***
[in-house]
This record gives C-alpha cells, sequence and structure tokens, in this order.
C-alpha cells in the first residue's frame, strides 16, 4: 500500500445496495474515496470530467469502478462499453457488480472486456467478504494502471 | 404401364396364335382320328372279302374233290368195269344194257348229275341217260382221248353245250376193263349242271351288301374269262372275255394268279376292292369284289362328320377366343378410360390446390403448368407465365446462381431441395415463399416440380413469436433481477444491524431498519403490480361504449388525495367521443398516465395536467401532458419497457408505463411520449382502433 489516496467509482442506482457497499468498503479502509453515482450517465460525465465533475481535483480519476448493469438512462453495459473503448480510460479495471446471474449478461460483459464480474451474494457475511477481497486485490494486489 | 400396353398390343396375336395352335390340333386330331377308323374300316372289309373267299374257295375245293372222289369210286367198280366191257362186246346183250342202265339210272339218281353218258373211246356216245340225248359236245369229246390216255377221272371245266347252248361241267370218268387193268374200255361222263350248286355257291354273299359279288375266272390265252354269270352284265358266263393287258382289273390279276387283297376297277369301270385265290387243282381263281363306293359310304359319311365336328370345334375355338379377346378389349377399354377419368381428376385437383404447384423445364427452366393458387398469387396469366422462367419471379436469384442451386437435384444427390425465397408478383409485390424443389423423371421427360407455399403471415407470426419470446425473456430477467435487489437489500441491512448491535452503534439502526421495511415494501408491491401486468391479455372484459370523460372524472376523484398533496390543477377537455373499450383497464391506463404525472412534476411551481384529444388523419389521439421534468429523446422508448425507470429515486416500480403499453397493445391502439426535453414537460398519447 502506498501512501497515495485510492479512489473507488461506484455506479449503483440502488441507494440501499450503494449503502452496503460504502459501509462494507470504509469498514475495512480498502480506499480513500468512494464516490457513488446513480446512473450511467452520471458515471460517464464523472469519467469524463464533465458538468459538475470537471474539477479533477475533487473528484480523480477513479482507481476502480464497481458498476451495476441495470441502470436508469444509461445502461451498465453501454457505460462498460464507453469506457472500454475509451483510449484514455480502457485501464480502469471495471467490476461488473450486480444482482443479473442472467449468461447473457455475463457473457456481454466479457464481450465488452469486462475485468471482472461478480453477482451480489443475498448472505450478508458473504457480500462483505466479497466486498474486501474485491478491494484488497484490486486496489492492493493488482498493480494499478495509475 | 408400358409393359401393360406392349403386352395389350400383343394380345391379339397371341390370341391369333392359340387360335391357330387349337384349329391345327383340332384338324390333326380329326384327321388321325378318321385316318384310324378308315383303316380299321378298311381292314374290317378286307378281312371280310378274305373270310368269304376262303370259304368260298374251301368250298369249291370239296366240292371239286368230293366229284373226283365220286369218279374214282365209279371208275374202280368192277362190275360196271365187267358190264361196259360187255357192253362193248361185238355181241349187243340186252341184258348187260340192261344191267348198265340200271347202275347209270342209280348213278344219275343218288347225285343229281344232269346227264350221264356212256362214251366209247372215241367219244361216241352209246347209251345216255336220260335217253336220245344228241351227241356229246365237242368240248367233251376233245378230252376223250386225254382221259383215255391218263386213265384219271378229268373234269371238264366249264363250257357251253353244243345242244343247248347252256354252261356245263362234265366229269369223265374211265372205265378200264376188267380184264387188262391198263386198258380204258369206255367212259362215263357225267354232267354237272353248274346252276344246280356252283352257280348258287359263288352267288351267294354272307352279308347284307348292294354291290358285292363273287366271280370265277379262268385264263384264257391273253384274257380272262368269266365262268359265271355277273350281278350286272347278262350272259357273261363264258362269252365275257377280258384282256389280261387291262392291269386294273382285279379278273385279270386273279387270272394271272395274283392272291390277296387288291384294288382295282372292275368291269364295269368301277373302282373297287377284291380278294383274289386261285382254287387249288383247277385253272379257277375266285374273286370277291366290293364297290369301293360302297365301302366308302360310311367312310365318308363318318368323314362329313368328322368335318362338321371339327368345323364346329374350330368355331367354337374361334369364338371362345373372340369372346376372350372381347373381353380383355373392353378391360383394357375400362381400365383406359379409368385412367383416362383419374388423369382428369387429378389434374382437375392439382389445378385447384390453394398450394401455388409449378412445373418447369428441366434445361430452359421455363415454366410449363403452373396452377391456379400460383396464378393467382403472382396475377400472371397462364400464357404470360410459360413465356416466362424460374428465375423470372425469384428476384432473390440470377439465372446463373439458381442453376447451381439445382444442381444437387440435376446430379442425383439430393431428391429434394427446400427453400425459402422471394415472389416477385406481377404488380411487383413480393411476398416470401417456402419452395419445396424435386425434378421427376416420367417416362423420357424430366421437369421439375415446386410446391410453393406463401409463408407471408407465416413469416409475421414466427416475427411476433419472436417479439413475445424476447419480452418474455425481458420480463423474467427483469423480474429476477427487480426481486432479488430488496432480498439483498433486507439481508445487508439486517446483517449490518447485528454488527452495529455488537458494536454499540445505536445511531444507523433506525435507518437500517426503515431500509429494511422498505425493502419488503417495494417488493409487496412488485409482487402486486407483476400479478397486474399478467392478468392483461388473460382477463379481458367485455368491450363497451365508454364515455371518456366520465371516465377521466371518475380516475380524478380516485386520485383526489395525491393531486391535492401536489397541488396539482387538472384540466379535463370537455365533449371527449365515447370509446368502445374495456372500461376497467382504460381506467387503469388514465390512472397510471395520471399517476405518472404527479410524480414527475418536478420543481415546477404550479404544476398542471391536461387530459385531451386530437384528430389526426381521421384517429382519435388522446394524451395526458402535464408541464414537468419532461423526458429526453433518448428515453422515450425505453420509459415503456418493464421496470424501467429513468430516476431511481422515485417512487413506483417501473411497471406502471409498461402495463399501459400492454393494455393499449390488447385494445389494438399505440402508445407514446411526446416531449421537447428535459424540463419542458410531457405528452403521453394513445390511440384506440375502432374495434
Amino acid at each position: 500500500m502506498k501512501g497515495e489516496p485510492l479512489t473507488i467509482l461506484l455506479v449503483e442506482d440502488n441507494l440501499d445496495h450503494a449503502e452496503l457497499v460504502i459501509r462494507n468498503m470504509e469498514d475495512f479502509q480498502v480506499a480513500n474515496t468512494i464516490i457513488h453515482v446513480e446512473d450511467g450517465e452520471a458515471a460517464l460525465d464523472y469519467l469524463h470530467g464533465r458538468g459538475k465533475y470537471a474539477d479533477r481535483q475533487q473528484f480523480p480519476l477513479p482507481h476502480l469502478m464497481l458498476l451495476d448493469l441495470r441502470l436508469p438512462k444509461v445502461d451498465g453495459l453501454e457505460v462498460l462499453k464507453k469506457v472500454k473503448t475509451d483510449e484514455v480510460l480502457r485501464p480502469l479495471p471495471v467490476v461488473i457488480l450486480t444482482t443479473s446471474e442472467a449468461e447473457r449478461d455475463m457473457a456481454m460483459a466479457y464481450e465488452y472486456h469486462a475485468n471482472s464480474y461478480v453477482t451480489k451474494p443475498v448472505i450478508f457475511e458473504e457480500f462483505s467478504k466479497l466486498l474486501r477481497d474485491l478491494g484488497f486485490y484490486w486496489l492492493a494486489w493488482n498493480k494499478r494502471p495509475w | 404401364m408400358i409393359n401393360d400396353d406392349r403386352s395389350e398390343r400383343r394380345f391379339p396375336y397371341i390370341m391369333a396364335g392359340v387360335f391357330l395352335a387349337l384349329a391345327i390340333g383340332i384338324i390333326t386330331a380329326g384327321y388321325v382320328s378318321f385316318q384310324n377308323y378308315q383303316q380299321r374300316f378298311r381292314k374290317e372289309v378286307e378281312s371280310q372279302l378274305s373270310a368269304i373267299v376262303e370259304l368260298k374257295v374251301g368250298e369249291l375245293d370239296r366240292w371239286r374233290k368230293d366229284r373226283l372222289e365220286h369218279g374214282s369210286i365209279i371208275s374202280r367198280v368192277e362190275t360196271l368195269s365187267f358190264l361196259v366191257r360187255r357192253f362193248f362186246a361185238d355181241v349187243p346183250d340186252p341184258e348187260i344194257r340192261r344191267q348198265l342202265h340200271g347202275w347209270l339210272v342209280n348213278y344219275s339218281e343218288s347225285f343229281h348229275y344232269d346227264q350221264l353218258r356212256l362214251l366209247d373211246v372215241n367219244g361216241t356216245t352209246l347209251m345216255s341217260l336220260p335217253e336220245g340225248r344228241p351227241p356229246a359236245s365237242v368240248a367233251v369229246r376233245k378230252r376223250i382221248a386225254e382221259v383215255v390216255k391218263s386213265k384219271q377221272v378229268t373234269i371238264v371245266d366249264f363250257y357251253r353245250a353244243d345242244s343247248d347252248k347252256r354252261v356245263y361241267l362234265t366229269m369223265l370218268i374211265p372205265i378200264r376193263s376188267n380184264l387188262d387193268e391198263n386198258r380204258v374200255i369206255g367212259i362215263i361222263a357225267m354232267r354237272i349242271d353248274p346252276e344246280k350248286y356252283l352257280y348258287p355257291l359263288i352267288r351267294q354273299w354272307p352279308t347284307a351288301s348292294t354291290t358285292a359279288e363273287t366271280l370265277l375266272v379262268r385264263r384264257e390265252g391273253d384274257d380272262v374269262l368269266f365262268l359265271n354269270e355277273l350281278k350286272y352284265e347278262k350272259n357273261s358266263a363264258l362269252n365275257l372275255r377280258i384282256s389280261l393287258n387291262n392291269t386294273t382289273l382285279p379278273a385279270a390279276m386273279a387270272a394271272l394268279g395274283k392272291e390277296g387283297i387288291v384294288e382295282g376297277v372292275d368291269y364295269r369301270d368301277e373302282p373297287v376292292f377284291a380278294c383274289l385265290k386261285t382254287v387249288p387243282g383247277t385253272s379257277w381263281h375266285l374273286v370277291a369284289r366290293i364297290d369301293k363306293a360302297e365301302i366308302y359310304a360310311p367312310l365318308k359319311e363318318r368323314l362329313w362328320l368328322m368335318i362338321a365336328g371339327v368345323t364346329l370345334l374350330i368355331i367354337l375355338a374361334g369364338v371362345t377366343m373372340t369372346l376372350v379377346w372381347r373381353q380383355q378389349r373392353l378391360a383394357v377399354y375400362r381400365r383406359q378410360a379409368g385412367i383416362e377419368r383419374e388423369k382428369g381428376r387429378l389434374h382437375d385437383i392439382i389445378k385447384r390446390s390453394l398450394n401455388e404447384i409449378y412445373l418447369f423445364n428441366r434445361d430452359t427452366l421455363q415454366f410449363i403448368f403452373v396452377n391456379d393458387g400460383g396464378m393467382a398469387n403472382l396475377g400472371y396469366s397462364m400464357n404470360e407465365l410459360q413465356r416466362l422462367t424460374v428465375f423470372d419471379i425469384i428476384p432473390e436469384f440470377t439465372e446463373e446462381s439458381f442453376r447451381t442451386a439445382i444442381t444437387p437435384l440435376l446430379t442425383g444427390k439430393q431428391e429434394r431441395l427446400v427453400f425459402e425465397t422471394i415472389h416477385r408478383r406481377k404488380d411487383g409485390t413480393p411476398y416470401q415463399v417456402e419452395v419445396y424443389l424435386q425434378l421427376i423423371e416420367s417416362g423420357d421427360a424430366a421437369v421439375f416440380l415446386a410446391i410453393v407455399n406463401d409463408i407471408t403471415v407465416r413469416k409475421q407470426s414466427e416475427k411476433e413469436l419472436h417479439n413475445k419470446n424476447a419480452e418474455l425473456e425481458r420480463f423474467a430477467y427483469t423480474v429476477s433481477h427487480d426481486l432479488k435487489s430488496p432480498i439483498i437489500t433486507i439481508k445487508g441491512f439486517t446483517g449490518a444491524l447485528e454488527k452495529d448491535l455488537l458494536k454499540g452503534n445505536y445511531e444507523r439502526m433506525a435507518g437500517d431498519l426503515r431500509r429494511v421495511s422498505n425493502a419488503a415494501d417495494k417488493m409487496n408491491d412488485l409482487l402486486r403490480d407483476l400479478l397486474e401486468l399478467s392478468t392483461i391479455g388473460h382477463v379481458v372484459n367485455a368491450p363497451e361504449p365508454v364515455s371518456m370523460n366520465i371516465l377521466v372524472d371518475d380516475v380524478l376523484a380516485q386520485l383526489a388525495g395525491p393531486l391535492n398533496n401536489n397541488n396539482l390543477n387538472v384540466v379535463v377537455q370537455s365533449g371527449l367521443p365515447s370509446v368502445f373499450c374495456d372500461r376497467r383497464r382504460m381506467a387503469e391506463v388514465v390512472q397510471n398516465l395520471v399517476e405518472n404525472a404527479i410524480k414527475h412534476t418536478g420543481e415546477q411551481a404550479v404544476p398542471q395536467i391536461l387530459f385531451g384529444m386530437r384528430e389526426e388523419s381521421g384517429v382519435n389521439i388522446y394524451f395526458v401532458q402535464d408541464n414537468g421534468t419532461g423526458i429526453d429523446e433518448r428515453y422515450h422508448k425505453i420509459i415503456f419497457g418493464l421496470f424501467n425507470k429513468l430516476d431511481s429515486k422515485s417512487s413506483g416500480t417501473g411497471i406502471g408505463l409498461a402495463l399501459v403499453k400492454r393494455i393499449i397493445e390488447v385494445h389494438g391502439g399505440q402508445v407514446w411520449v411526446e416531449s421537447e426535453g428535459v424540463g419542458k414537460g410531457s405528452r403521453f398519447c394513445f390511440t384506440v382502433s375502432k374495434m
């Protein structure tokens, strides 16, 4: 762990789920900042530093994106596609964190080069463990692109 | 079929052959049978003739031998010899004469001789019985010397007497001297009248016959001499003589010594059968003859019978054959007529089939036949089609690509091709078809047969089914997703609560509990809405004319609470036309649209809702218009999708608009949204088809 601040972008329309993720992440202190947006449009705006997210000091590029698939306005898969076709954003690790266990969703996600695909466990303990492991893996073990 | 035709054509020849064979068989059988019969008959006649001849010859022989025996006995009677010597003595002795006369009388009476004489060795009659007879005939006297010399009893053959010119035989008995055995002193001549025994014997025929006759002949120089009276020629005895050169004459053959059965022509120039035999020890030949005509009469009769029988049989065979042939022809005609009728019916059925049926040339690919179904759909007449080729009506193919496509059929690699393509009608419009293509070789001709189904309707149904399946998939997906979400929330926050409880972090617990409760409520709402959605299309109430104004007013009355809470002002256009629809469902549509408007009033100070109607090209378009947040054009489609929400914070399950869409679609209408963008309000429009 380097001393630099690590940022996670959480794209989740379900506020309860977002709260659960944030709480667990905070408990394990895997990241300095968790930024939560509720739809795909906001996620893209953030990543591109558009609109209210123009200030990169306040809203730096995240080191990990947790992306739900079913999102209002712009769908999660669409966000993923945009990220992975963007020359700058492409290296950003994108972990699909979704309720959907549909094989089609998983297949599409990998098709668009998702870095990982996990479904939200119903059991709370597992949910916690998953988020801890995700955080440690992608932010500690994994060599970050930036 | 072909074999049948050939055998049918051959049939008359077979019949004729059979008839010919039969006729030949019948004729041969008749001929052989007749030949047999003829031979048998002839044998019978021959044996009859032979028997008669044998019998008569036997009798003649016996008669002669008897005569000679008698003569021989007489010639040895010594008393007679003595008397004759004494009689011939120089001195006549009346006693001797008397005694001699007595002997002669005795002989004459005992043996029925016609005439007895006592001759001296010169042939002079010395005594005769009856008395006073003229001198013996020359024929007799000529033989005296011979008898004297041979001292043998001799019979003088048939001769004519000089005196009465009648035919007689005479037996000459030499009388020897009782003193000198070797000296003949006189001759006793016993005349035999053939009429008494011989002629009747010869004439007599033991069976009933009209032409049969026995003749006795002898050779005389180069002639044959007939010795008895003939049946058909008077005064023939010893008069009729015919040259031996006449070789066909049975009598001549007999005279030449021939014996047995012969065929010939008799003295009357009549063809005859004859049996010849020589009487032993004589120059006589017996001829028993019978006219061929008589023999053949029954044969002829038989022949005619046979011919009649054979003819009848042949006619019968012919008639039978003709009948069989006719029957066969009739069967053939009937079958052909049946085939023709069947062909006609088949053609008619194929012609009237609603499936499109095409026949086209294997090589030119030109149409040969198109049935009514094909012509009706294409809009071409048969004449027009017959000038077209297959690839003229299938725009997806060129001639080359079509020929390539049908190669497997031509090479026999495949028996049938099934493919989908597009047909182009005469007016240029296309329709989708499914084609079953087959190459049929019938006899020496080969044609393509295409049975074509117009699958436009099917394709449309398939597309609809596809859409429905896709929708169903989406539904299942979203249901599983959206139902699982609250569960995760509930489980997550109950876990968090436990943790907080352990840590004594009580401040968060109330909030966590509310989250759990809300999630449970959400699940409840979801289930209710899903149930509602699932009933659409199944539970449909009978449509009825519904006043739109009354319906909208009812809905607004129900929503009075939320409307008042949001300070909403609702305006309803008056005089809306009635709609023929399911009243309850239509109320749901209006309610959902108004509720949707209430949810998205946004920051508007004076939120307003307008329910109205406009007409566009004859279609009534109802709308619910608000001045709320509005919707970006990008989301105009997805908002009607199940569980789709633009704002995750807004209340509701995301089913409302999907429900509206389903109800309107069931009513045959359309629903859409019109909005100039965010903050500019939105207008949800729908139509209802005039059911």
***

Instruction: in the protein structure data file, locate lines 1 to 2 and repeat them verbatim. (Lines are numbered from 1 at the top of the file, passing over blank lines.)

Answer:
[in-house]
This record gives C-alpha cells, sequence and structure tokens, in this order.